Blaske v. Smith & Entzeroth, Inc., Nos. 73588

Decision Date17 December 1991
Docket Number73612 and 73631,Nos. 73588
PartiesRobert L. BLASKE, Appellant, v. SMITH & ENTZEROTH, INC., et al., Respondents. Heather Nicole CASE, a minor, et al., Appellants, v. SVERDRUP & PARCEL AND ASSOCIATES, INC., et al., Respondents. Robert J. HERTLEIN and Caroline T. Hertlein, Appellants, v. SVERDRUP & PARCEL AND ASSOCIATES, INC., et al., Respondents. Vernon DILLMAN, Appellant, v. The MISSOURI HIGHWAY AND TRANSPORTATION COMMISSION, et al., Respondents.
CourtMissouri Supreme Court

Branson Wood III, Palmyra, Edward L. Dowd, Jr., Robert F. Ritter, M. Jane Matoesian, St. Louis, for appellant.

Kenneth A. Slavens, John P. Palombi, Steven D. Asher, Larry Valentine, Ralph K. Soebbing, Colleen M. Joern, Brent Baldwin, Thomas B. Tobin, Colleen C. Jones, Lawrence B. Grebel, Michael E. Bub, Kenneth Slavens, John P. Palombi, Steven D. Asher, John R. Musgrave, Timothy F. Noelker, Bruce D. Ryder, Gary T. Sacks, Douglas E. Gossow, St. Louis, for respondents.

J. Roger Edgar, James L. Hawkins, St. Louis, for amicus American Institute of Architects, et al.

THOMAS, Judge.

In this case the Court considers the constitutionality of § 516.097, RSMo 1986, a 10 year statute of repose protecting architects, engineers and persons who furnished construction services from liability arising out of a defective or unsafe condition of any improvement to real property. We hold that the statute is constitutional; it is not invalidated by any of the four constitutional challenges; i.e., Equal Protection, Special Legislation, Access to the Courts, and Due Process.

Four cases are consolidated for this appeal. Three of the cases involve two wrongful deaths (Bobbie Jean Case and Sandra Bernice Hertlein) and a claim for personal injuries (Vernon Dillman, Jr.). Each case arose out of automobile accidents that occurred at the Union Boulevard exit ramp of westbound Interstate 70 in the City of St. Louis. The accident in which Bobbie Jean Case and Sandra Bernice Hertlein were killed occurred on November 21, 1989; the accident in which Vernon Dillman, Jr., was injured occurred on March 5, 1989. The parties agree that the construction of the improvements to the real property (the interstate highway and exit ramp) were completed more than 10 years prior to these accidents. 1 Defendant Sverdrup Parcel & Associates provided architectural and engineering services for the design of the exit ramp; defendant Millstone constructed the highway and exit ramp. All parties agree that the protection provided by § 516.097, the statute of repose, includes both of these defendants. 2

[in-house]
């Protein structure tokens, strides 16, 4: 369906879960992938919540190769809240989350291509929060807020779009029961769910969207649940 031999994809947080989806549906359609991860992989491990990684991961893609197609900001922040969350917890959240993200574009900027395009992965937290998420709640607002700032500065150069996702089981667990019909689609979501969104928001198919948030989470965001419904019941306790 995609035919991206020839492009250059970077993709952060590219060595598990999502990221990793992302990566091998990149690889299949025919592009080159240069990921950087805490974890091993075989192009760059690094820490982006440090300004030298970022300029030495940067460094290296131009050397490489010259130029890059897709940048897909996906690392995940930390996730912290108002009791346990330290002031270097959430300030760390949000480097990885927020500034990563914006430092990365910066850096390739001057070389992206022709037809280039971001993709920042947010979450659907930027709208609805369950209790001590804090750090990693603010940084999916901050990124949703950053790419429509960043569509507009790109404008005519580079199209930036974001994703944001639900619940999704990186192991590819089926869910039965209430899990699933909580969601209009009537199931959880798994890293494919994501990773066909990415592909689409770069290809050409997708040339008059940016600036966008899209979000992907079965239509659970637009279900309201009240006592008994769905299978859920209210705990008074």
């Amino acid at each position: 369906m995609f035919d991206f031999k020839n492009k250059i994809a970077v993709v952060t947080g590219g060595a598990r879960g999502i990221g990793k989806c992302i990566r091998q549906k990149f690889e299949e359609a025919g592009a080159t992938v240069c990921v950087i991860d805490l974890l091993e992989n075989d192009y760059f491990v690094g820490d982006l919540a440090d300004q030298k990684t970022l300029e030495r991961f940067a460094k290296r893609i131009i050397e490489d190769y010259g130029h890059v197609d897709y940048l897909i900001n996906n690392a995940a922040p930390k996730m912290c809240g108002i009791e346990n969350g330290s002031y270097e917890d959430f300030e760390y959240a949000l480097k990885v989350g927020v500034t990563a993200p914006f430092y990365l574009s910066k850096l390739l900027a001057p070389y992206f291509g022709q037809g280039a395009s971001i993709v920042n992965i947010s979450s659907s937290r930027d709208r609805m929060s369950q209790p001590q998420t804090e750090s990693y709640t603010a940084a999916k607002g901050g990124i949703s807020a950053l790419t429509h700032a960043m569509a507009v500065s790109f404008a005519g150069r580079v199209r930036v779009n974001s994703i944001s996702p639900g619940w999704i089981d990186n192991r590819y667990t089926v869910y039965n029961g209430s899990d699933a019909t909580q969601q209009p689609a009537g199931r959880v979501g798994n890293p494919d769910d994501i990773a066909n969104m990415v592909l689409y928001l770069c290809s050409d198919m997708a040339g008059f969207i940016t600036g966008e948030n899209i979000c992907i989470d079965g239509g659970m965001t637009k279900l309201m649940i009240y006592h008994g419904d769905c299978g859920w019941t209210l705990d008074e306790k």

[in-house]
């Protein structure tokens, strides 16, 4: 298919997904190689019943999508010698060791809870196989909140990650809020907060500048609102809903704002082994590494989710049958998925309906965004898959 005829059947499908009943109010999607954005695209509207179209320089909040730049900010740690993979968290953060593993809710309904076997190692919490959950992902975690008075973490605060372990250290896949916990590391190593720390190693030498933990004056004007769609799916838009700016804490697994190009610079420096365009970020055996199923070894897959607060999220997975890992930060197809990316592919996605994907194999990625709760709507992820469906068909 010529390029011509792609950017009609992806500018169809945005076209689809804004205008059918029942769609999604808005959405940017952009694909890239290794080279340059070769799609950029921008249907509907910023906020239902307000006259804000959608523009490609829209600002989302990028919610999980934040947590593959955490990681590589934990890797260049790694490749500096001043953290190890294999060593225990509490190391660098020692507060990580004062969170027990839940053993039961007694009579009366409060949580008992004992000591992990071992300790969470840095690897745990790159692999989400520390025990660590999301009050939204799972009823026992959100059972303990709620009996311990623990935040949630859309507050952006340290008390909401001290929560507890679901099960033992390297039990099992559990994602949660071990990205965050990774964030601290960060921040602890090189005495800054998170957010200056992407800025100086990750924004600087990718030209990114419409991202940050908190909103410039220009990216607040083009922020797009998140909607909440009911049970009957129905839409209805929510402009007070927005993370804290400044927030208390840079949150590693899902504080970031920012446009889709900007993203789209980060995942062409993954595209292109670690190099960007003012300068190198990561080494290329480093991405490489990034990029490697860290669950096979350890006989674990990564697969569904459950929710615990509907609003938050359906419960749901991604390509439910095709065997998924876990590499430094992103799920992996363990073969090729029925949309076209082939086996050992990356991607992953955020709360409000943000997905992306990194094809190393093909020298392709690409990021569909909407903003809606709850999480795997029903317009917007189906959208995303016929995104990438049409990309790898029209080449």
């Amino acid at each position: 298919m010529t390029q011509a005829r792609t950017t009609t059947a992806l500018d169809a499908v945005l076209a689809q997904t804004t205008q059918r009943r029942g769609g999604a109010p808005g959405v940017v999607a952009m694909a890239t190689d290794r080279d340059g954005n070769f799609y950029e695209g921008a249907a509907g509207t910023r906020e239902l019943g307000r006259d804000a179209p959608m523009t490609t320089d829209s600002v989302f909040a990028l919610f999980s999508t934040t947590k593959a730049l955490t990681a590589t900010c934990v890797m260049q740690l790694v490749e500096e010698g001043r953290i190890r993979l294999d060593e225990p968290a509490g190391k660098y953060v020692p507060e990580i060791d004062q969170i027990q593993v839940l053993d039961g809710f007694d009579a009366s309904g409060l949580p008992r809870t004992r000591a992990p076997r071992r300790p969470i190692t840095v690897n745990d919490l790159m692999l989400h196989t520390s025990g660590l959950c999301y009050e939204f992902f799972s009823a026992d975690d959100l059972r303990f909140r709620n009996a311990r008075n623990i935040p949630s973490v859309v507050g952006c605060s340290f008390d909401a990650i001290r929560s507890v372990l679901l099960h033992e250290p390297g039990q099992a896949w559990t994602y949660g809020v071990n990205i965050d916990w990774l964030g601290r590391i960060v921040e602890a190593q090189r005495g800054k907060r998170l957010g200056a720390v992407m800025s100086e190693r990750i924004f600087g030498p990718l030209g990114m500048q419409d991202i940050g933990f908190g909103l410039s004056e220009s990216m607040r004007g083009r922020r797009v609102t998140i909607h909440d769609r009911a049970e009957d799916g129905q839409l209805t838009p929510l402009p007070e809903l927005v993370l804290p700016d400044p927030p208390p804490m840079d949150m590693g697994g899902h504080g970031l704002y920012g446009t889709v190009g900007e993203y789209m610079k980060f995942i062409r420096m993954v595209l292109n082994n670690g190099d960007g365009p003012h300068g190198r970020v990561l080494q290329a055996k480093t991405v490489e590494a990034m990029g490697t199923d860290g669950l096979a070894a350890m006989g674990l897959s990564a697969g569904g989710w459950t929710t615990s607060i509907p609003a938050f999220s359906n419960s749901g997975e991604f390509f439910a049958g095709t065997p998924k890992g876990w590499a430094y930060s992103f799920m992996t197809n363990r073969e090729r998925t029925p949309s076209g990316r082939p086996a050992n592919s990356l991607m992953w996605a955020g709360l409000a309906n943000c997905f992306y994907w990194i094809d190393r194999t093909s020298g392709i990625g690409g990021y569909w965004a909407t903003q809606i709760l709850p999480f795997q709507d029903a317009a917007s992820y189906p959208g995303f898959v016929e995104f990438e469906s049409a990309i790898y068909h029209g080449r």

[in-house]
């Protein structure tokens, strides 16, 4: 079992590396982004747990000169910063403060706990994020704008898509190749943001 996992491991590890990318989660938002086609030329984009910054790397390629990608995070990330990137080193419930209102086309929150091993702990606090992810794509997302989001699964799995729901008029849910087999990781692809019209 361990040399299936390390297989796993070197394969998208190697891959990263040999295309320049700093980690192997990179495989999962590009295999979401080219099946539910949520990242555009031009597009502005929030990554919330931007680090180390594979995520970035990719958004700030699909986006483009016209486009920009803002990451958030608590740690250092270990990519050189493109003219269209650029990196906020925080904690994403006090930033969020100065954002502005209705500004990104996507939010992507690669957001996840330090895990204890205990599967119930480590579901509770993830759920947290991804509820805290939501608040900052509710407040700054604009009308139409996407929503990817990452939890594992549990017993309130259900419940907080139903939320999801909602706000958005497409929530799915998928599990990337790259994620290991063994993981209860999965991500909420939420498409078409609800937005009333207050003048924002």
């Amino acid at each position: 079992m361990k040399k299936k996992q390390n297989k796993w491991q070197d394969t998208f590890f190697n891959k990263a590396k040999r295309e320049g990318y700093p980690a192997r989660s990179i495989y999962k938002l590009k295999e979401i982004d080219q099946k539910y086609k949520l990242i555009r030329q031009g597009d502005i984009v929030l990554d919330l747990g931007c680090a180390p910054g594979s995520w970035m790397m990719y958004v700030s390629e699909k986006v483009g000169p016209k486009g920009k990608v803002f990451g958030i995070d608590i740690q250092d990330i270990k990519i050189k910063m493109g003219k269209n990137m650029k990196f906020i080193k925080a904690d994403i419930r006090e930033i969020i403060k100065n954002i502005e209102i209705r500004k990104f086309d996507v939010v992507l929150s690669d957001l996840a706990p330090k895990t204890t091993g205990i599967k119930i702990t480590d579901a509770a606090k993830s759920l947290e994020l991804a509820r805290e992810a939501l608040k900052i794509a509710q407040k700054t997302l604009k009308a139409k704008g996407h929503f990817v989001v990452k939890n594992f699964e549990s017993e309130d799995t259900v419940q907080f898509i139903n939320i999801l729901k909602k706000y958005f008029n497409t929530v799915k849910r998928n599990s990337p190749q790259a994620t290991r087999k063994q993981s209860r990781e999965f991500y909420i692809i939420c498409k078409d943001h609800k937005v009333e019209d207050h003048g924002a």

The other case involves plaintiff Robert L. Blaske, who was seriously injured when he fell from a platform fourteen feet above the ground, which was a permanent structure designed and built to provide service access to the air handling equipment (air conditioning and ventilating system) for the Student Union Building at Meramec Community College. Plaintiff's petition alleges that the platform was negligently designed, engineered and constructed in that it had no guard rails or hand rails and that the platform "blended-in" with an adjacent, lightweight dropped-ceiling so that the platform was indistinguishable from the dropped-ceiling. Plaintiff also alleged defendants were negligent in designing and placing the air handling unit over the dropped-ceiling rather than over the platform.

It is alleged that defendant SnyderGeneral Corporation (also known as McQuay, Inc.) manufactured the air handling unit. The other defendants are the architects 3 and engineers 4 who designed and engineered the platform and the installation and placement of the air handling unit and the contractors 5 who constructed the platform and installed the air handling unit. All of the parties agree that the construction was completed more than 10 years prior to June 4, 1987, 6 when plaintiff Blaske fell and was injured.

All parties agree that all defendants except defendant SnyderGeneral are within the purview of the statute. Defendant SnyderGeneral claims it is within the purview of the statute because it "manufactured" the air handling unit, which is an improvement to real property for purposes of § 516.097. Plaintiff Blaske claims that defendant SnyderGeneral, as a manufacturer and seller of a pre-built air conditioner, is a materialman and is not protected by the statute, which only protects persons providing architectural, engineering and construction services.

The respective trial courts sustained the motion to dismiss or the motion for summary judgment of each of the defendants on the ground that each is protected by § 516.097. All four cases were consolidated for appeal because the issue of whether § 516.097 is unconstitutional is common to all four cases.

Section 516.097, RSMo, enacted in 1976, effective August 13, 1976, provides as follows:

Tort action against architects, engineers or builders of defective improvement to real property must be brought within ten years of completion of improvement, exceptions.--